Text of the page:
These are good examples of analog-induced banding.
Cheap scans and cheap printers are problematic. I remember examining a file and proof from an advertiser which utilized both. It led to nothing but disappointment and heartbreak as we were always chasing the last mistake.
- It became evident in the conversation that the negs the customer used were not drum scanned, but scanned at a local lab using their med-format neg scanner [perhaps set at a lower scan resolution by the operator, etc].
I remember that the files were mechanically within range (ie 300dpi), but it is unknown if/and how much they’d been rez’d up.
- The customer was proofing these images at home with a really low-end Epson Photo Stylus, and thought it all looked great.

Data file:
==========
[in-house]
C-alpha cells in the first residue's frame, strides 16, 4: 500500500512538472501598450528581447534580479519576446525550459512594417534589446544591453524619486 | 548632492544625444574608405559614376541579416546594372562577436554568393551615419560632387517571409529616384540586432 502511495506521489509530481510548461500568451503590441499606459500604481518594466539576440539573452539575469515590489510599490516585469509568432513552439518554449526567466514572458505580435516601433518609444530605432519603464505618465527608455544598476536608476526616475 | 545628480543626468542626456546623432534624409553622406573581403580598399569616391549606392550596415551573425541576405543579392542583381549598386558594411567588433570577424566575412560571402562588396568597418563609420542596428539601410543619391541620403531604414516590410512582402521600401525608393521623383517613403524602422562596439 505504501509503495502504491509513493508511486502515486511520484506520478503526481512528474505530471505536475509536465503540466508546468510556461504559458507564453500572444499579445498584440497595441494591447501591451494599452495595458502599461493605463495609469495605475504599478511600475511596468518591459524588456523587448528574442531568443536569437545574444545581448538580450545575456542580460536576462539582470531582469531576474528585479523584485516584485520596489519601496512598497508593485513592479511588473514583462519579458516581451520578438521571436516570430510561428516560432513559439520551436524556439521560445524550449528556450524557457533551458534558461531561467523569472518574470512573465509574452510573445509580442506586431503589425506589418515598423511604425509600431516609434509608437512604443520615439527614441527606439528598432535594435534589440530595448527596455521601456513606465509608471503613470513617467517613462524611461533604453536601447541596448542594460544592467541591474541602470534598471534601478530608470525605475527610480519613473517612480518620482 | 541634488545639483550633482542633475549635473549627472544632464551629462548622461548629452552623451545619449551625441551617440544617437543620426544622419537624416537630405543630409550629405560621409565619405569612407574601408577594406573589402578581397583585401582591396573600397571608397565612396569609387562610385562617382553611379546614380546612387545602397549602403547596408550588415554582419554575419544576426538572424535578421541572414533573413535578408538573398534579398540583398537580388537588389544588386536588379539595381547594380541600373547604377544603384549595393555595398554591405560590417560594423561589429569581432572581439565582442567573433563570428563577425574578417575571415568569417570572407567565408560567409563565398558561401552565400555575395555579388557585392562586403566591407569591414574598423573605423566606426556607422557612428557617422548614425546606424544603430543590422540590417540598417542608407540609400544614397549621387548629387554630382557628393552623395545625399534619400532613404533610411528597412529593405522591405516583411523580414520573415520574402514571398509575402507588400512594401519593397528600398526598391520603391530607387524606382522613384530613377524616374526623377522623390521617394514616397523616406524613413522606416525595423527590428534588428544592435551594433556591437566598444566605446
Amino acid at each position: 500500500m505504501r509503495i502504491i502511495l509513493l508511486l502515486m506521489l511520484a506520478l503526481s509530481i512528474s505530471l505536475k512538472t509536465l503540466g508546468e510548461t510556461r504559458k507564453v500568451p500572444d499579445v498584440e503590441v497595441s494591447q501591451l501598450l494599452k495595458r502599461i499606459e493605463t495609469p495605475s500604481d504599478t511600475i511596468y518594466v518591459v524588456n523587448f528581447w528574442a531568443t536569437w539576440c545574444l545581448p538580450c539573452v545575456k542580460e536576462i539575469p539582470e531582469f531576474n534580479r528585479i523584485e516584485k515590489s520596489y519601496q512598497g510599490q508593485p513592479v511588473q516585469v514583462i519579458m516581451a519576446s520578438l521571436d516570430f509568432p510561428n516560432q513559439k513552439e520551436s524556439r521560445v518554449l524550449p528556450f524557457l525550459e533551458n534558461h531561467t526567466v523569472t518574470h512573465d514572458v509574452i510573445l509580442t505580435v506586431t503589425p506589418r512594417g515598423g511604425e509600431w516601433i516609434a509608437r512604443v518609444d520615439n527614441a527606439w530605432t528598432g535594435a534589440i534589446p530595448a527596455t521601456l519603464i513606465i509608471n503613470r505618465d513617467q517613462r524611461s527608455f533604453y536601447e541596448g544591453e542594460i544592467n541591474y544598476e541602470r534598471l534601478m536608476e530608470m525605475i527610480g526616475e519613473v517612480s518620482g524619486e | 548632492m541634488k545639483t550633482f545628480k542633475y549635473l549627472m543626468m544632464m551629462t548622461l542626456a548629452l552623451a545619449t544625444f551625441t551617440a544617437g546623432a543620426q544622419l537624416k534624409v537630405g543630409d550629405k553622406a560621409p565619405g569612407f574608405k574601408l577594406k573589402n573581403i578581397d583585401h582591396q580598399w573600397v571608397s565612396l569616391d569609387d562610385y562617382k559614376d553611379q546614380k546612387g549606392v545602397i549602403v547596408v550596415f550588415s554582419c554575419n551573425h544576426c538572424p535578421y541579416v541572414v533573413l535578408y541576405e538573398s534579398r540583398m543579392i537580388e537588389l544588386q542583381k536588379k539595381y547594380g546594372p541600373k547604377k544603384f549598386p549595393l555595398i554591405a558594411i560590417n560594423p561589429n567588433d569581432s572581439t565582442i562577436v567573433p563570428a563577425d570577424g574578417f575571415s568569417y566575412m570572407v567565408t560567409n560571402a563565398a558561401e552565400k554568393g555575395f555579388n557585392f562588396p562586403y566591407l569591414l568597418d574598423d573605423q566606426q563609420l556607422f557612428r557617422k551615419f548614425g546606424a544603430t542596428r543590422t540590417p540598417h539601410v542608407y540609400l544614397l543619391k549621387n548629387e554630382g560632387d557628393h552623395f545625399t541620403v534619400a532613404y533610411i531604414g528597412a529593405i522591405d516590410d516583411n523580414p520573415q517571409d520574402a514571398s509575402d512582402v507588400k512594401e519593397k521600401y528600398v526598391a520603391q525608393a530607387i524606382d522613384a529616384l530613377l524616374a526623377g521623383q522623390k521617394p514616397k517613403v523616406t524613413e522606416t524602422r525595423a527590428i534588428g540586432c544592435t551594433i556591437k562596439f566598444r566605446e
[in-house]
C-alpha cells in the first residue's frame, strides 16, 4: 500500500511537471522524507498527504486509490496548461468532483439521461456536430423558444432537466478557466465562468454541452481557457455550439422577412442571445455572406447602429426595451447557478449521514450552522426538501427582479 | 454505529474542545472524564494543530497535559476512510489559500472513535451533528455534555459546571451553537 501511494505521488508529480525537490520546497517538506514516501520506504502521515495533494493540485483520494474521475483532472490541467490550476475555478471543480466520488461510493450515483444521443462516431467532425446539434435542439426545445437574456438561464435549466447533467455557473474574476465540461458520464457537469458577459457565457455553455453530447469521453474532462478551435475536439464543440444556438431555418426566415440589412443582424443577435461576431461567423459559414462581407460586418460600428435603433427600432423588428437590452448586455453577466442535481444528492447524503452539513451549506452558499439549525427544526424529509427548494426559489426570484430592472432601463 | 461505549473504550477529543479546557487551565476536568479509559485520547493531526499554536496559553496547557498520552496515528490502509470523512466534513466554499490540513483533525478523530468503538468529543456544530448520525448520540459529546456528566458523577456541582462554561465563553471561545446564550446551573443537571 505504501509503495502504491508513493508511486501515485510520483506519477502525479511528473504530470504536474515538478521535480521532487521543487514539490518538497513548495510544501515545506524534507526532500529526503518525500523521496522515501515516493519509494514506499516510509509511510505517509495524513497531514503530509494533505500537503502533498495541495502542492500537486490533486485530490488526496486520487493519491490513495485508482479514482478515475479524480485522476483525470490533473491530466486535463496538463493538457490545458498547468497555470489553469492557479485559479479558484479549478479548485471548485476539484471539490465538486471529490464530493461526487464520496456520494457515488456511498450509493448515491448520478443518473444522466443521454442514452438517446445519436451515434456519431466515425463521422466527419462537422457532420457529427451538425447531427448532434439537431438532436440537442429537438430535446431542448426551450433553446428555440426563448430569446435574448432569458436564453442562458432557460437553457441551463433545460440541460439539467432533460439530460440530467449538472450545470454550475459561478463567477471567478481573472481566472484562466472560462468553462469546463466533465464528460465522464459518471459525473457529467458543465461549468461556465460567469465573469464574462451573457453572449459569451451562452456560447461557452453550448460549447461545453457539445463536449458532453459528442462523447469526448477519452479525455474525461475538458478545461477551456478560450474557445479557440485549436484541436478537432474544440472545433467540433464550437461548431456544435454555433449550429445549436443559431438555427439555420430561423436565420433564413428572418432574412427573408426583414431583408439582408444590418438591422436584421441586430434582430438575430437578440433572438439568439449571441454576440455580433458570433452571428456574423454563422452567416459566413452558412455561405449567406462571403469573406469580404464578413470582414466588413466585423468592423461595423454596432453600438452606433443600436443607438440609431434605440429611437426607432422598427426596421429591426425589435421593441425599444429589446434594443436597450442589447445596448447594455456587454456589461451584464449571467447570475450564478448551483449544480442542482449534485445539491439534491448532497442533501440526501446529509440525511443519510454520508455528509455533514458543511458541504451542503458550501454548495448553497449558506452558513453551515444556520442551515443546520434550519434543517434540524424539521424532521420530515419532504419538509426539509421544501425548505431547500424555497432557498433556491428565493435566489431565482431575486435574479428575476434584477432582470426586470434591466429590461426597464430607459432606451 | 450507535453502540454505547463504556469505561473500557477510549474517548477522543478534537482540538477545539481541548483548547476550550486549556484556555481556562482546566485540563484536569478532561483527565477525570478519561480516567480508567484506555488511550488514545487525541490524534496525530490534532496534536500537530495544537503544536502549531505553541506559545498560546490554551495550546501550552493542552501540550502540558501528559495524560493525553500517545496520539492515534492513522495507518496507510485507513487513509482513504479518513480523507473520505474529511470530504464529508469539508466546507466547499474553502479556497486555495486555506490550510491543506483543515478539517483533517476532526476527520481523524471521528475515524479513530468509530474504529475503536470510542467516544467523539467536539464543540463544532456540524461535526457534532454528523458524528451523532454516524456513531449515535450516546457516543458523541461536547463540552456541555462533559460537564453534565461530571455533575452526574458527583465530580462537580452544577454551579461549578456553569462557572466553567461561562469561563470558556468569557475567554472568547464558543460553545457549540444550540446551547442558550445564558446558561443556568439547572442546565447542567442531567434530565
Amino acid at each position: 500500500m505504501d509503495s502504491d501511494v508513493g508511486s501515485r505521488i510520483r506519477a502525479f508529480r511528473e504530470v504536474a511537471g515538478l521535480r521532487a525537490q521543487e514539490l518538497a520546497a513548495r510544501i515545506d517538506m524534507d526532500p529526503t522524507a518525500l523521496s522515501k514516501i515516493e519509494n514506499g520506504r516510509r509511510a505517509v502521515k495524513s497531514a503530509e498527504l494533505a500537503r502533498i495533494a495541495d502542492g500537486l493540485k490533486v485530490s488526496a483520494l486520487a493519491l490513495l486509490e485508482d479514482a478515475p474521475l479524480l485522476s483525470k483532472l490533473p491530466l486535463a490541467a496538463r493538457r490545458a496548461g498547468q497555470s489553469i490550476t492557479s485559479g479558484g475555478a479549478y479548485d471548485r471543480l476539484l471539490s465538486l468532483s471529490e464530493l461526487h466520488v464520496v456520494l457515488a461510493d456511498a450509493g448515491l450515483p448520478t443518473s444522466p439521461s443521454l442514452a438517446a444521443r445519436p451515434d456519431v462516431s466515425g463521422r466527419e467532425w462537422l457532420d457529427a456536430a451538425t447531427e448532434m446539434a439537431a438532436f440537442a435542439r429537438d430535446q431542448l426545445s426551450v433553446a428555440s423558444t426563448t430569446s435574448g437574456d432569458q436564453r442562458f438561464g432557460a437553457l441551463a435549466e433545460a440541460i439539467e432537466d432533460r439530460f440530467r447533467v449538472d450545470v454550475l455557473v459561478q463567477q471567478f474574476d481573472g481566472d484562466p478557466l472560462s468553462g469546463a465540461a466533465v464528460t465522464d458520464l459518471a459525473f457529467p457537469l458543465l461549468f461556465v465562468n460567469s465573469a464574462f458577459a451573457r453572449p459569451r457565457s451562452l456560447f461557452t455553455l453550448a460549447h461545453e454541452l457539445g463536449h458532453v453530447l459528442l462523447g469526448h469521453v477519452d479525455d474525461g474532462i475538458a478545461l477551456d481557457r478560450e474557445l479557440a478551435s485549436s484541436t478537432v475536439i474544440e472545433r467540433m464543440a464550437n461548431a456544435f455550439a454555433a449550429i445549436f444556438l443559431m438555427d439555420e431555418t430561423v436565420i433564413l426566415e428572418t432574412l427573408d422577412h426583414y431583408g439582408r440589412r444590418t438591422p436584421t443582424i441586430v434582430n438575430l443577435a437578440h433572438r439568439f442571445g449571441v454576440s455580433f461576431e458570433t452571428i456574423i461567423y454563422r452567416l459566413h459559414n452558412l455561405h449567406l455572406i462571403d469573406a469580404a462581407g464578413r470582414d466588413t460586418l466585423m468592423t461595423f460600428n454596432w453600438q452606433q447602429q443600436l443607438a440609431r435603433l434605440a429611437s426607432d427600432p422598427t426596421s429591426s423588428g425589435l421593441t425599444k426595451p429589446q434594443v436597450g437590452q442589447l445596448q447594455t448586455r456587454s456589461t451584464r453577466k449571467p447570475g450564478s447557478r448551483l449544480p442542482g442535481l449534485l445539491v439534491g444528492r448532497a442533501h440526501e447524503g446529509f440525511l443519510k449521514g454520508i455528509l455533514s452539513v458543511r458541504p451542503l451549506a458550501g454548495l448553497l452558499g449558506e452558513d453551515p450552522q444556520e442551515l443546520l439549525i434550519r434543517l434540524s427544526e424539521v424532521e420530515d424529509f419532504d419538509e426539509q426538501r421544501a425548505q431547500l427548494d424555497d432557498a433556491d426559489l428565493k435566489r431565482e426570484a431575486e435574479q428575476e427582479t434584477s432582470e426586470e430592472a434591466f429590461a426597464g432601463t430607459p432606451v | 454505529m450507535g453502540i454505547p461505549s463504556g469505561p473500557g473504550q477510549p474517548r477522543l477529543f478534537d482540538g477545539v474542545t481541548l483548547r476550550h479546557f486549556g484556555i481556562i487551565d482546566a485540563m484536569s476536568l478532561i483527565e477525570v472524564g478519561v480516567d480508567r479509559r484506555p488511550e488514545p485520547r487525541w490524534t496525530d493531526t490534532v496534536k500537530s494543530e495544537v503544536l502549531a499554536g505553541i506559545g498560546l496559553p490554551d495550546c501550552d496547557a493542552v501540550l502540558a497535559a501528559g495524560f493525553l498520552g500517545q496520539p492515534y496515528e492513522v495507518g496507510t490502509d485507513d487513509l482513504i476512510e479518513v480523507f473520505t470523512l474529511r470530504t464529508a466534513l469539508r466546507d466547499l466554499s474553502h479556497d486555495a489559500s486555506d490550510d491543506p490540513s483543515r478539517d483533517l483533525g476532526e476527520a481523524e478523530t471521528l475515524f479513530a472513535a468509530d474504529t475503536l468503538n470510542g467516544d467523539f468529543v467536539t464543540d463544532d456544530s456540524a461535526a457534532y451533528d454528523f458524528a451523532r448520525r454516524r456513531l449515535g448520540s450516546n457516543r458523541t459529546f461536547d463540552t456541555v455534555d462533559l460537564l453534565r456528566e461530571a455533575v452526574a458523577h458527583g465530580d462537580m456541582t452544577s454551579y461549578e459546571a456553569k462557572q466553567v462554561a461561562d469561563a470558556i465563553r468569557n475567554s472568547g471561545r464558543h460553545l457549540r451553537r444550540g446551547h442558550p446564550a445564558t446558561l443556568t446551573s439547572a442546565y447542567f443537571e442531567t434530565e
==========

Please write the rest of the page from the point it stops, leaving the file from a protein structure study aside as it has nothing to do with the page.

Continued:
- The custormer began to wonder if they did something wrong in the quality of their scans and proofs.
I explained that there are levels of magnitude in resolution between the original proofs, the returned wet proofs, and what they see on screen. Right there there are three modalities. Which one is right, and which one is producible is the big question.
Cheap printers interpolate the living daylights out of whatever they’re fed. They are designed to hide banding and other low-resolution file deficiencies— like digital snapshots and other casual documents. These organic defects will lie in wait and re-emerge when proofed from a high-caliber proofing device.